The twelfth day in our RPGaDay conversation comes round to what, for me, has been the defining cornerstone of tabletop gaming — FRIENDSHIP.
I entered the tabletop rpg biome in December of 1978, when I received the J. Eric Holmes-penned Dungeons & Dragons Basic Boxset for Christmas. I read the rulebook and module over and over again before finally playing my first game, DMing for my dad, my brother Bret, and friends and neighbors Robert and Paul Dennison, and Darrin Mylet.
Shortly after this, D&D fever was sweeping through our Jr-Sr High School. Dozens of kids were drawn to the game, including some of my best friends. Soon we were all gaming together and the bonds created over those sessions of Dungeons & Dragons were long lasting. Forty plus years later and many of us are still as close as family.
While many of us were still gaming, in 2013 we had a reunion game bringing a bunch of the old crew together. On that winter night in January, I DMed for Shaun Keenan, Brent Smith, Steve Congdon, Mike Duncan, Doug Gentry, and Joe Strunk. All were lifelong friends, but some I had not gamed with in thirty years. It rekindled our friendship and reignited our fervor for roleplaying.
Soon after my son Connor joined our troupe, and old friend John Hall and his children began to drop in on occasion, and the game took on a life all its own.
Sadly, we lost Brent and John, two of our oldest and dearest friends. Both taken from us far too soon. They are still very much a part of our game. Their characters are kept active. Even if the chairs they once occupied are empty, their place in our hearts and our game are ever filled.
We’ve added even more players in recent, such as Rodney Transier and Aaron Hurst, as some have drifted away, those we hope to return to us when life becomes less frantic.
But the core remains. The game is ongoing. Our friendships, these bonds forged on an imagined battlefield, have become so much more than the word implies. We’re a family. But rather than gathering around a Thanksgiving table, we gather around a gaming one instead.
This is as complete a list of people I have played Dungeons & Dragons with between 1978-1988 as I can recall: Trent Austin, Clark Brady, Marty Chaplin, Steve Congdon, Paul Dennison, Robert Dennison, Mike Duncan, Clay Edwards, David Farr, Brian Ferrand, John Fleck, Bret Freeman, Gary Freeman, Doug Gentry, David Grandstaff, John Hall, Laurell K. Hamilton, Chris Hunter, Chris Kayser, Mark Kayser, Shaun Keenan, Shannon McBride, Angela McDonald, Shannon McDowell, Darrin Mylet, Greg Nester, Soni Shenniger, Brent Smith, Andy Stradling, Joe Strunk, Keith Tucker, Ted Ward, Jill Wilson, Andy Williams, Andy Winters, and David Wood.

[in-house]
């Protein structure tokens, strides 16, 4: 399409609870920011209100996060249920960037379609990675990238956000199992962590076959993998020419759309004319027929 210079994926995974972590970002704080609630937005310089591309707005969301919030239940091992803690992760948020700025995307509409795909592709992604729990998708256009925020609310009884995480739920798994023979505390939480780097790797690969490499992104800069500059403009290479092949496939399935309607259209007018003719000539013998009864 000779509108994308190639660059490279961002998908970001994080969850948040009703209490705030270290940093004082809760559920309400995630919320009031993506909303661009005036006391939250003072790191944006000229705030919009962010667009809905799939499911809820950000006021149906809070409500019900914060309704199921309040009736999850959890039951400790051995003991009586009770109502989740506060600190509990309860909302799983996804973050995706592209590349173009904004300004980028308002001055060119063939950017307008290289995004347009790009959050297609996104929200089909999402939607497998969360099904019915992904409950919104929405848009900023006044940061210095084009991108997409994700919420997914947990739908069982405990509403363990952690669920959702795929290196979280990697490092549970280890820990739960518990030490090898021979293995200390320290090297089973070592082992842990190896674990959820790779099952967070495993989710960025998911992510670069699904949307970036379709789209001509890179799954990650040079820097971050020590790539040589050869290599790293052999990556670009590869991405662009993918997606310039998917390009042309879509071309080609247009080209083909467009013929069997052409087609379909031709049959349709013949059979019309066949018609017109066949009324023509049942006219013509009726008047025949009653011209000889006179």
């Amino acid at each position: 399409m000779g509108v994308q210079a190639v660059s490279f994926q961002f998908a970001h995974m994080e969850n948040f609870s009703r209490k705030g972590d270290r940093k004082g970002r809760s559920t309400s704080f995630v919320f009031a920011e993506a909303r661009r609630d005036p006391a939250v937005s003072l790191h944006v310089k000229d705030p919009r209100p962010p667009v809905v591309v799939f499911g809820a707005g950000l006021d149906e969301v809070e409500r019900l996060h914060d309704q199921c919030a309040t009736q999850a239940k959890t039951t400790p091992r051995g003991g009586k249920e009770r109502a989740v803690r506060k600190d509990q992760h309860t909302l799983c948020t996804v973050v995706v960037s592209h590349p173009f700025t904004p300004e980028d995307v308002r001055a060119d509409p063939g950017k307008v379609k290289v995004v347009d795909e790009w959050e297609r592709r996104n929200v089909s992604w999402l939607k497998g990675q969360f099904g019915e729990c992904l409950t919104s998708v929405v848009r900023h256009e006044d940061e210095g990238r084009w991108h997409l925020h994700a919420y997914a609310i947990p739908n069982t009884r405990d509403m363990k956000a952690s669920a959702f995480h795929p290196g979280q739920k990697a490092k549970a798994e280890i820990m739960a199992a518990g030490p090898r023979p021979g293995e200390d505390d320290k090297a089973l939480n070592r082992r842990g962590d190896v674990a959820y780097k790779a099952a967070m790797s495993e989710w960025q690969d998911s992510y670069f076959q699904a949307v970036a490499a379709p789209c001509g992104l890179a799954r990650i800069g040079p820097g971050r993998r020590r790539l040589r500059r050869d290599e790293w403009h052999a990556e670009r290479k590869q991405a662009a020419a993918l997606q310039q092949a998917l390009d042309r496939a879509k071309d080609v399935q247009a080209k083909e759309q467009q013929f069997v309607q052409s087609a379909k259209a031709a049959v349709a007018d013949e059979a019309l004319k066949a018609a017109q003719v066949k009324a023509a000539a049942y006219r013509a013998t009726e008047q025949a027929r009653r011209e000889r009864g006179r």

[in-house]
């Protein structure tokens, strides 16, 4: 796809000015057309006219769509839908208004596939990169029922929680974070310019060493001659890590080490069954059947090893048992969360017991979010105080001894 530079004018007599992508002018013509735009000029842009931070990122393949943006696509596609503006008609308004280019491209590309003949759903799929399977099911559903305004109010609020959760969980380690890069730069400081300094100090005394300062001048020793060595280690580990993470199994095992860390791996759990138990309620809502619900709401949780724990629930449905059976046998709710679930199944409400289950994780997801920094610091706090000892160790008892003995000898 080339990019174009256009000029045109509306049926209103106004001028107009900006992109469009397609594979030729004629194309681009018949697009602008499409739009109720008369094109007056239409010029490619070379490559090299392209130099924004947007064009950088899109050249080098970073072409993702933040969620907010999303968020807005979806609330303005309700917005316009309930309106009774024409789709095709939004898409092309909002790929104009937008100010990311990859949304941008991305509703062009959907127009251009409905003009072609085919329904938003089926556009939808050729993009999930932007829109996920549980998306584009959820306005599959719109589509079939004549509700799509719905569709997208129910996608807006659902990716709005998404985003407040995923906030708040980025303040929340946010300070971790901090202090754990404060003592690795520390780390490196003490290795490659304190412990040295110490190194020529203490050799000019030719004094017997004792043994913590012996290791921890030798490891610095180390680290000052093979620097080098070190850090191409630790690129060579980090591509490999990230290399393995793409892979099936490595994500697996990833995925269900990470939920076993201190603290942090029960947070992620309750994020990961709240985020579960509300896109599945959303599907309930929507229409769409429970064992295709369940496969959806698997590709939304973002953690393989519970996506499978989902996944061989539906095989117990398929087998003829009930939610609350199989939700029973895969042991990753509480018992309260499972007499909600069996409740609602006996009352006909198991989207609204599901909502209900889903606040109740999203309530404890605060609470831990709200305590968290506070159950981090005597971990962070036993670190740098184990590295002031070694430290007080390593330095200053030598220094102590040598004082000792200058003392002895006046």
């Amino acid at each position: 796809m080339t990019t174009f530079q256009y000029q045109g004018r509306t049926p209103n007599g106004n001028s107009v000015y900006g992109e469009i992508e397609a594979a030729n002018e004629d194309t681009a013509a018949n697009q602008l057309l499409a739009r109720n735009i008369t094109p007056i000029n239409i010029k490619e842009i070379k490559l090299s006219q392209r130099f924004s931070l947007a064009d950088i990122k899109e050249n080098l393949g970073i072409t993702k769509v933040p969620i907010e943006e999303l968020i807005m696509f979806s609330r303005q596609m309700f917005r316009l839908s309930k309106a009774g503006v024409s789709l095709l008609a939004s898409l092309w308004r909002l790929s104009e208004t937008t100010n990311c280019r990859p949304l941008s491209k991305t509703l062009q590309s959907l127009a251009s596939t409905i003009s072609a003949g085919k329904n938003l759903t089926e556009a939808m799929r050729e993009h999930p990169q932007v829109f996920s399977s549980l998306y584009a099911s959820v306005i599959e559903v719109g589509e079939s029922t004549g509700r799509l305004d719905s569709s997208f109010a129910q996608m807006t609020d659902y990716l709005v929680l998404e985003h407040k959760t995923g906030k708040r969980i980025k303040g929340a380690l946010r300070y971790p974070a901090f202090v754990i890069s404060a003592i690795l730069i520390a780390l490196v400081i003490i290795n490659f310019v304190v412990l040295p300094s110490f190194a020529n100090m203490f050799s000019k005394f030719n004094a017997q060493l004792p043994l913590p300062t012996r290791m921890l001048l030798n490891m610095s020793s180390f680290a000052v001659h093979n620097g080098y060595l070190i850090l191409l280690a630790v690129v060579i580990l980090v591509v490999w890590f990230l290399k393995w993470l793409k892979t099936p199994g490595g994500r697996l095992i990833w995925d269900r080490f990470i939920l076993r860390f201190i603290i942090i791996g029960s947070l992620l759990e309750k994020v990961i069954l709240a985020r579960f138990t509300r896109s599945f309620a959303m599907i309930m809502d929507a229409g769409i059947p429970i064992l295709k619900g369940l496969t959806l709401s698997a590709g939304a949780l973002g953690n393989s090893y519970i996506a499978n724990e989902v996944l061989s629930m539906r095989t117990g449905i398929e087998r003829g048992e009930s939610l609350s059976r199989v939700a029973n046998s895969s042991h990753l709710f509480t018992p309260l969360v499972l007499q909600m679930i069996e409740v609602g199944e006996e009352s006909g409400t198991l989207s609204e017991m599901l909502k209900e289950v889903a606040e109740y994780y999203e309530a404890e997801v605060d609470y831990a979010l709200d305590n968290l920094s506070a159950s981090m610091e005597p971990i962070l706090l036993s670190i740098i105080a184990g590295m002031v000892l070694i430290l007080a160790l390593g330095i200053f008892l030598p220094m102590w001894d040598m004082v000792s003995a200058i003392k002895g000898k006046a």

In the 90s I ended up DMing for a whole host of players, more like a hired gun in many respects, but there were memorable games with Jack and Megan Hill and their litany of cohorts, and all the sessions played out in the Bradford Apartments with the rotating dice-slingers that gathered at those tables.
Since 2013 the players have included: Mason Bechtal, Steve Congdon, Mike Duncan, Connor Freeman, Doug Gentry, Bryse Grisamer, Abigail Hall, Dylan Hall, John Hall, Aaron Hurst, Joy Linn Johnson, Shaun Keenan, Paul McDonald, Cayden Silverthorn, Brent Smith, Kasey Smith, Joe Strunk, Rodney Transier, Chris Wilson, and Jaden Workman.
That’s a whole lot of gamers. A whole lot of friends and acquaintances, all brought together by a game. But D&D, and RPGs in general, is not just a game. It’s an experience, where the imagination is allowed to flow forth unfettered. It’s no wonder such bonds are formed…